Chronic ketosis and cerebral metabolism

Authors

  • Dr. Darryl C. Devivo MD,

    Corresponding author
    1. Edward Mallinckrodt Department of Pediatrics and the Departments of Neurology and Neurosurgery (Neurology) and Pharmacology, Washington University School of Medicine, and the Division of Neurology, St. Louis Childern's Hospital, St. Louis, MO
    • St. Louis Children's Hospital, 500 Kingshighway, St. Louis, MO 63178
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  • Mary P. Leckie BS,

    1. Edward Mallinckrodt Department of Pediatrics and the Departments of Neurology and Neurosurgery (Neurology) and Pharmacology, Washington University School of Medicine, and the Division of Neurology, St. Louis Childern's Hospital, St. Louis, MO
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  • James S. Ferrendelli MD,

    1. Edward Mallinckrodt Department of Pediatrics and the Departments of Neurology and Neurosurgery (Neurology) and Pharmacology, Washington University School of Medicine, and the Division of Neurology, St. Louis Childern's Hospital, St. Louis, MO
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  • David B. McDougal Jr MD

    1. Edward Mallinckrodt Department of Pediatrics and the Departments of Neurology and Neurosurgery (Neurology) and Pharmacology, Washington University School of Medicine, and the Division of Neurology, St. Louis Childern's Hospital, St. Louis, MO
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Abstract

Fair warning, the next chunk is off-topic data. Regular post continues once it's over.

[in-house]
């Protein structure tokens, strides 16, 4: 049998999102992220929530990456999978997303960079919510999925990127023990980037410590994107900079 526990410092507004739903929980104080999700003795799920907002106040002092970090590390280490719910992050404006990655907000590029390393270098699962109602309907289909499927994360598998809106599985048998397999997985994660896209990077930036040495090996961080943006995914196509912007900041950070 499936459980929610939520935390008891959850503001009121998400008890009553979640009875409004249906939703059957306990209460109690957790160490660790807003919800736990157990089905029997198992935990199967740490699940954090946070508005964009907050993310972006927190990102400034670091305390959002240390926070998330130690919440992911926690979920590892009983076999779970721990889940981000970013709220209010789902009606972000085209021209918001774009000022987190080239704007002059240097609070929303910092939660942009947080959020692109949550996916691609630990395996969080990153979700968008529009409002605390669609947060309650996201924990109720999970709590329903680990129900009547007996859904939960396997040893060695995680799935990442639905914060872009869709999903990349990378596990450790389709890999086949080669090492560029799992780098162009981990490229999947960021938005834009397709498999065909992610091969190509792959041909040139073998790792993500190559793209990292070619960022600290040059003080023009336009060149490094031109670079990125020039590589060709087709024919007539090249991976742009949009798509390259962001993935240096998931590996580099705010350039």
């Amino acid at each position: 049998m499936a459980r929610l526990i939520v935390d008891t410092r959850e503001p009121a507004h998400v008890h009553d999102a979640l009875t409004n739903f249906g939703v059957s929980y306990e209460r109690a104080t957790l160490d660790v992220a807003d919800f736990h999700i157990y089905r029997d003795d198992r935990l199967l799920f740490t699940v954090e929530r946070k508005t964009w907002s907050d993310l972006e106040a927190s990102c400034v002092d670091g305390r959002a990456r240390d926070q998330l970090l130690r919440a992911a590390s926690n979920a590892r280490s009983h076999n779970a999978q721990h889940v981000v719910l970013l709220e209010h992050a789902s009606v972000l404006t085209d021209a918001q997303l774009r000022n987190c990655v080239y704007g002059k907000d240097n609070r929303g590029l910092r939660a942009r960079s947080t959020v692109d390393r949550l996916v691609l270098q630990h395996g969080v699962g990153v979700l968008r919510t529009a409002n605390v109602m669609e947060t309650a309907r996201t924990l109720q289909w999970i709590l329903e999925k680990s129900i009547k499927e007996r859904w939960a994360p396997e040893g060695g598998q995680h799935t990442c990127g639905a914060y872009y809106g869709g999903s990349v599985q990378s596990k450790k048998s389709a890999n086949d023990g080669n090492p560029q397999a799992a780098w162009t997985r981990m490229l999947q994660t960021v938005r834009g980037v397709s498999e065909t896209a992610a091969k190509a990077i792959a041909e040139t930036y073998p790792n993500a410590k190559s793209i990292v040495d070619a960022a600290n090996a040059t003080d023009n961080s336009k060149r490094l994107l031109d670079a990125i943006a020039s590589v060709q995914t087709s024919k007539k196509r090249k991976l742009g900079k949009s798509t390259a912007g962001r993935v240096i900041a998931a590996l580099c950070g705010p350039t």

The effects of chronic ketosis on cerebral metabolism were determined in adult rats maintained on a high -fat diet for approximately three weeks and compared to a control group of animals. The fat-fed rats had statistically significantly lower blood glucose concentrations and higher blood β-hydroxybutyrate and acetoacetate concentrations; higher brain concentrations of bound glucose, glucose 6-phosphate, pyruvate, lactate, β-hydroxybutyrate, citrate, α-ketoglutarate, alanine, and adenosine triphosphate (ATP); lower brain concentration of fructose 1,6-diphosphate, aspartate, adenosine diphosphate (ADP), creatine, cyclic nucleotides, succinyl coenzyme A (CoA), acid-insoluble CoA, and total CoA; and similar brain concentrations of glucose, malate, calculated oxaloacetate, glutamate, glutamine, adenosine monophosphate, phosphocreatine, reduced CoA, acetyl CoA, sodium, potassium, chloride, and water content. The metabolite data in the chronically ketotic rats demonstrate an increase in the cerebral energy reserve and energy charge. These data also suggest negative modification of the enzymes phosphofructokinase, pyruvic dehydrogenase, and β-ketoglutaric dehydrogenase; positive modification of glycogen synthase; and possible augmentation of the hexose transport system. There was no demonstrable difference in brain pH, water content, or electrolytes in the two groups of animals. We speculate that the increased brain ATP/ADP ratio is central to most, if not all, the observed metabolic perturbations and may account for the increased neuronal stability that accompanies chronic ketosis.

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